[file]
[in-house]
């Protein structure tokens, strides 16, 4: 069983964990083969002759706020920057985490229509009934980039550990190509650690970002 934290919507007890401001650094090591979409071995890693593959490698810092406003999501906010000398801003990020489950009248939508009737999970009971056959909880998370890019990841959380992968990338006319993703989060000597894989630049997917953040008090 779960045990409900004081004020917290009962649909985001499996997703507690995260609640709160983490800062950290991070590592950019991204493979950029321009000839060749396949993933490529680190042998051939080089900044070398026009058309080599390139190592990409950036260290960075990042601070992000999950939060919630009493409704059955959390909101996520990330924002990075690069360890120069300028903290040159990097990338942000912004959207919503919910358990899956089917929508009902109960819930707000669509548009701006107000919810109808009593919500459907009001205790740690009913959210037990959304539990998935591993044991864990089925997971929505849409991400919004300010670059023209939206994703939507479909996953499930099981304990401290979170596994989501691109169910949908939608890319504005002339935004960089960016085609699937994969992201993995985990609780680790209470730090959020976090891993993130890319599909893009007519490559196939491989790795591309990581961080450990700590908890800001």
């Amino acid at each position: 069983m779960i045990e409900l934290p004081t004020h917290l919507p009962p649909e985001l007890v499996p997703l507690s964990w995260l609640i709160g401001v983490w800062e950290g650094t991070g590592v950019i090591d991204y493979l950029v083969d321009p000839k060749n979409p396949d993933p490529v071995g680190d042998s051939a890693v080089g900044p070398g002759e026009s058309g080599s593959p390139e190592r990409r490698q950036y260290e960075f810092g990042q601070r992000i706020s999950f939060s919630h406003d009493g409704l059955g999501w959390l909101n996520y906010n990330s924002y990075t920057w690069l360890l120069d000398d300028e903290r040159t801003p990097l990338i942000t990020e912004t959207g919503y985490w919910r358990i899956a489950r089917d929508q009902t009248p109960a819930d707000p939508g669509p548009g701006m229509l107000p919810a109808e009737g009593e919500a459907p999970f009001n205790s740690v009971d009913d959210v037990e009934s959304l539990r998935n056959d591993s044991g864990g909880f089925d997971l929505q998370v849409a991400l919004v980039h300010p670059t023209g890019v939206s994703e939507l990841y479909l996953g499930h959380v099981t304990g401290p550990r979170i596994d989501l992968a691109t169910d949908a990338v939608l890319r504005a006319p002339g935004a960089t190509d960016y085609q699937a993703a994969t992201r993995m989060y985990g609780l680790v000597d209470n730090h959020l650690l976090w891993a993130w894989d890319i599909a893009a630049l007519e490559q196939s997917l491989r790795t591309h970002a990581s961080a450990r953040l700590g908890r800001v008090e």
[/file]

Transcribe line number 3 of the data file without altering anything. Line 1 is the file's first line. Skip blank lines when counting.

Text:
């Amino acid at each position: 069983m779960i045990e409900l934290p004081t004020h917290l919507p009962p649909e985001l007890v499996p997703l507690s964990w995260l609640i709160g401001v983490w800062e950290g650094t991070g590592v950019i090591d991204y493979l950029v083969d321009p000839k060749n979409p396949d993933p490529v071995g680190d042998s051939a890693v080089g900044p070398g002759e026009s058309g080599s593959p390139e190592r990409r490698q950036y260290e960075f810092g990042q601070r992000i706020s999950f939060s919630h406003d009493g409704l059955g999501w959390l909101n996520y906010n990330s924002y990075t920057w690069l360890l120069d000398d300028e903290r040159t801003p990097l990338i942000t990020e912004t959207g919503y985490w919910r358990i899956a489950r089917d929508q009902t009248p109960a819930d707000p939508g669509p548009g701006m229509l107000p919810a109808e009737g009593e919500a459907p999970f009001n205790s740690v009971d009913d959210v037990e009934s959304l539990r998935n056959d591993s044991g864990g909880f089925d997971l929505q998370v849409a991400l919004v980039h300010p670059t023209g890019v939206s994703e939507l990841y479909l996953g499930h959380v099981t304990g401290p550990r979170i596994d989501l992968a691109t169910d949908a990338v939608l890319r504005a006319p002339g935004a960089t190509d960016y085609q699937a993703a994969t992201r993995m989060y985990g609780l680790v000597d209470n730090h959020l650690l976090w891993a993130w894989d890319i599909a893009a630049l007519e490559q196939s997917l491989r790795t591309h970002a990581s961080a450990r953040l700590g908890r800001v008090e």